Singer-songwriter and guitarist Adia Victoria grew up in South Carolina with a church-provided education before attending public high school, where she began writing poems, influenced by the likes of Kurt Cobain, Miles Davis and Fiona Apple. Afterward, Victoria (above, performing “Dead Eyes”) tried out New York City and Atlanta before settling in Nashville. Last year, Rolling Stone labeled her a New Artist You Need to Know despite the fact that, at that time, she had only released one song. But now she has several more because her highly anticipated genre-blending debut studio album, Beyond the Bloodhounds (stream it below), came out just last Friday. AllMusic mentions her “melodious voice, which shifts between demure testimonies and fiery incantations at the drop of a hat” and that a “vivid crossroads of punk, blues, garage and folk mark the arresting debut.” Find out how it all sounds live when Adia Victoria plays Mercury Lounge tomorrow night. Lionlimb open the show.
Tag Archives: Kurt Cobain
Ásgeir – Mercury Lounge – June 19, 2014
There’s something about the far off environs of Iceland that gives birth to unique musical voices. Everyone knows Björk and Sigur Rós, and soon they will know the name Ásgeir Trausti. With one out of 10 people in Iceland owning his first album, he is already well known in his home country and is ready to conquer the States. The English translation of his debut album, Dýrð í dauðaþögn (renamed In the Silence) was translated with the American singer John Grant and released earlier this year.
Donning a trucker hat, Ásgeir ascended to the cozy stage of a sold-out Mercury Lounge. Icelandic folk music preluded the start of the show, however Trausti began his set with the English tune “Head in the Snow.” There’s something interesting about hearing songs in which you don’t know the lyrics or the meaning behind them. As he sang the pair “Leyndarmál” and “Sumargestur,” thoughts of what they might be about tickled my brain. Was it a ballad for an unrequited love or a song about homesickness for the beauty of his home? Only the Icelandic speakers would know, but the mystery is almost alluringly fitting for the language so steeped in a far-off land.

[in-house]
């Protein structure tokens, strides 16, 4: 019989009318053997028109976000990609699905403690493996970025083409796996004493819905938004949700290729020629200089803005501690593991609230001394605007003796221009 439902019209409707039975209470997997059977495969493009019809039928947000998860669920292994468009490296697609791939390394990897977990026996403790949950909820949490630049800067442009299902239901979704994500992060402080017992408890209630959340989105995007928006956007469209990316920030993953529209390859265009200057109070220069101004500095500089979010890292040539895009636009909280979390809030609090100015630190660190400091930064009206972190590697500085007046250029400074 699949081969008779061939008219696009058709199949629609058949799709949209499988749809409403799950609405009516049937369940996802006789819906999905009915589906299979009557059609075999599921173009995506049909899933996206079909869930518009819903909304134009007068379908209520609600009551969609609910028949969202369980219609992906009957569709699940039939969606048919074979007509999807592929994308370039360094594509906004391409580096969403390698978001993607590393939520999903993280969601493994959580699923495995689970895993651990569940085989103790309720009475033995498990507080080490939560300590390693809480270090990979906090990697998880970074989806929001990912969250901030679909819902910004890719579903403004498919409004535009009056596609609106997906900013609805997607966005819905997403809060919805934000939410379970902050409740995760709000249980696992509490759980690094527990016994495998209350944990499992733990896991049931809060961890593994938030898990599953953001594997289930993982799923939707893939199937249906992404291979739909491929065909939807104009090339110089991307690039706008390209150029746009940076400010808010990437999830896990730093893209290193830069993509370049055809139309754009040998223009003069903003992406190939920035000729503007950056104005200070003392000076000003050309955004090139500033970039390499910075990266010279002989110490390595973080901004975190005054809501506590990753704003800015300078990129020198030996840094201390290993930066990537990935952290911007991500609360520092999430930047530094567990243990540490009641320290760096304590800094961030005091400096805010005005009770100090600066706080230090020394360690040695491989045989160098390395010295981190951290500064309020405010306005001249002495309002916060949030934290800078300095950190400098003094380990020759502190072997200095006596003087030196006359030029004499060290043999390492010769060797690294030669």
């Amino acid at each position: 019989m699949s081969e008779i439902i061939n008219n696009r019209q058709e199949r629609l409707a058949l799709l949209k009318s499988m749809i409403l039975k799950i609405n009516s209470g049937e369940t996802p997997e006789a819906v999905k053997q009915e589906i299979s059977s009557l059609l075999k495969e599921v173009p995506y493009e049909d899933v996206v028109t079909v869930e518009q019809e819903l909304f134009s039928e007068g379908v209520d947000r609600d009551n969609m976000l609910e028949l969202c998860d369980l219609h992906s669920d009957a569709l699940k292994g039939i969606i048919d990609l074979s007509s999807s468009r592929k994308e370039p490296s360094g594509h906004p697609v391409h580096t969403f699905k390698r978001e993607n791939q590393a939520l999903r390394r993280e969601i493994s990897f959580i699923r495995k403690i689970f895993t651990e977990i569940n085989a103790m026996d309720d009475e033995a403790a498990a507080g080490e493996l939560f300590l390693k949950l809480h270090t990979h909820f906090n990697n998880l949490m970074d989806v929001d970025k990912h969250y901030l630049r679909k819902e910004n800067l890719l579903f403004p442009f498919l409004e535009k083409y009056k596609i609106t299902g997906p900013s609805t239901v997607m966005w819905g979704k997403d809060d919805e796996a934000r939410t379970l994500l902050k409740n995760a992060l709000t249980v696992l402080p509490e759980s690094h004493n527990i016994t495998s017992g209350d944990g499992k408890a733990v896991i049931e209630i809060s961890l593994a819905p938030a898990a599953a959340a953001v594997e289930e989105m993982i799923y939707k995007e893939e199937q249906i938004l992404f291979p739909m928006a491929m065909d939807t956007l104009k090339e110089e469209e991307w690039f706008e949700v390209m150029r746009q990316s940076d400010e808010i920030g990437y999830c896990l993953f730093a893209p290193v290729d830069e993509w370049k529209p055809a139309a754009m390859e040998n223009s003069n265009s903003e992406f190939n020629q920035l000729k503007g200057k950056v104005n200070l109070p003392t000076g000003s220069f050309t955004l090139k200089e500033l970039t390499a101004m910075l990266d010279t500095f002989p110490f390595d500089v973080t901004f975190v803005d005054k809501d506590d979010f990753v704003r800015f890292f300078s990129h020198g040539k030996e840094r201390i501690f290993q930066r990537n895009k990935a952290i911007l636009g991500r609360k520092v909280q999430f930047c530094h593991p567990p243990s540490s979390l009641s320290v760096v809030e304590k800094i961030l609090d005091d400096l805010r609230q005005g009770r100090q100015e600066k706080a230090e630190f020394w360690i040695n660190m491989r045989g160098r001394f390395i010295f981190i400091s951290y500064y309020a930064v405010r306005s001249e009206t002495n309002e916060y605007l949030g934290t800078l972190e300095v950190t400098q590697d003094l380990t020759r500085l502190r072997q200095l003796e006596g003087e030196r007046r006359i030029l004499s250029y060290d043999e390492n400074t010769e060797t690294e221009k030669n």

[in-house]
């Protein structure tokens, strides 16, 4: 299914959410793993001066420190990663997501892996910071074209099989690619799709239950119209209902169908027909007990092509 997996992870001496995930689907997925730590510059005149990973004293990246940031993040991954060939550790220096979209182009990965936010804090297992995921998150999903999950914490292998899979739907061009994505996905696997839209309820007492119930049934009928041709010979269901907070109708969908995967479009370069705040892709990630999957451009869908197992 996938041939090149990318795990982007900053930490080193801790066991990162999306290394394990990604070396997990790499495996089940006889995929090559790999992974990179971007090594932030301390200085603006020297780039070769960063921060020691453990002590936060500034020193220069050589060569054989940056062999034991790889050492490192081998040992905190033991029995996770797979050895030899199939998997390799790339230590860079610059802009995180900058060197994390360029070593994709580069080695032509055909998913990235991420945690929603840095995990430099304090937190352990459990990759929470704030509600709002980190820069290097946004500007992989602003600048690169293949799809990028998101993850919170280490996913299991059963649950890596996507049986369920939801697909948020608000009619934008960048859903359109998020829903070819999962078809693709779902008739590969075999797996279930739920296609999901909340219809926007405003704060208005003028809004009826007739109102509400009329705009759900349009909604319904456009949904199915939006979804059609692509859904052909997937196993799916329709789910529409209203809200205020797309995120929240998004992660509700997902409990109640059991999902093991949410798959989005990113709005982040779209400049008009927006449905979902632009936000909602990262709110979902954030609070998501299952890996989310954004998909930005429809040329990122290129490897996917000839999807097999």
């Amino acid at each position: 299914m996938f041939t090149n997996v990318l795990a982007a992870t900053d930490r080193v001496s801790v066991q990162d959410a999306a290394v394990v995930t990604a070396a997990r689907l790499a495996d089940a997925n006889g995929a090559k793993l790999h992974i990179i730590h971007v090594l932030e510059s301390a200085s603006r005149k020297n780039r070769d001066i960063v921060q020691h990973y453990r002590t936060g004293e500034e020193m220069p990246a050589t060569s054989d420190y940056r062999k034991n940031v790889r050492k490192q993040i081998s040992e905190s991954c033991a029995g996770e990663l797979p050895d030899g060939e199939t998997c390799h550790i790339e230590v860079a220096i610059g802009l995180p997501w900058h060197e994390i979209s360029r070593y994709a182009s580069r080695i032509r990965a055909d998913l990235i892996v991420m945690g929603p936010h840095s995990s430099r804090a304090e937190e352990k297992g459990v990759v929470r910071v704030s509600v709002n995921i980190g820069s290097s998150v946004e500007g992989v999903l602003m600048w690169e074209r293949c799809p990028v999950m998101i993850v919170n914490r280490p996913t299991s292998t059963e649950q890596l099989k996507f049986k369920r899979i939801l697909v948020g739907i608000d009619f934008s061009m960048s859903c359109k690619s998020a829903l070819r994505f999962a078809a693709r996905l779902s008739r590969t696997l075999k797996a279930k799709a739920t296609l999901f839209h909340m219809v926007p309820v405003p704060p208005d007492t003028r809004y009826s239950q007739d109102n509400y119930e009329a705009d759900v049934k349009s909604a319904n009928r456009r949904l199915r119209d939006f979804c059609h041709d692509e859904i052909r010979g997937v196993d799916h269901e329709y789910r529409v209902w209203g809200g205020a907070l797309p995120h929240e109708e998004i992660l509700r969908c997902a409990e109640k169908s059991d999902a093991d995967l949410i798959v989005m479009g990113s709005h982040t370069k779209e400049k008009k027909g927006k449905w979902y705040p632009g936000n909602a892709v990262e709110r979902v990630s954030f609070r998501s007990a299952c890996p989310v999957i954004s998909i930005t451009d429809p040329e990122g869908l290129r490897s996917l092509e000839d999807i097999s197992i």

Weaving between his native tongue and English throughout the performance, Trausti made sure to offer several mid-set treats with a debut of a new song, “Ocean,” drenched in reverb, and a cover of Nirvana’s “Heart-Shaped Box.” The latter was a drawn-out version of the original that reminded me more of Chris Isaak’s “Wicked Game” than of Kurt Cobain’s grunge masterpiece. Trausti managed to play most of his debut album, which included an acoustic rendition of “Summer Guest,” plus fan-favorites “Higher,” “Going Home” and “King and Cross.” For the final song, Trausti admitted that it was “a strange moment” as his band—consisting of his producer, his big brother, the album’s lyricist, and a drummer—couldn’t exit the small stage as he concluded the night with the lullaby “On That Day.” But there’s no doubting the family onstage and the magical evening they produced for the New York City crowd. —Sharlene Chiu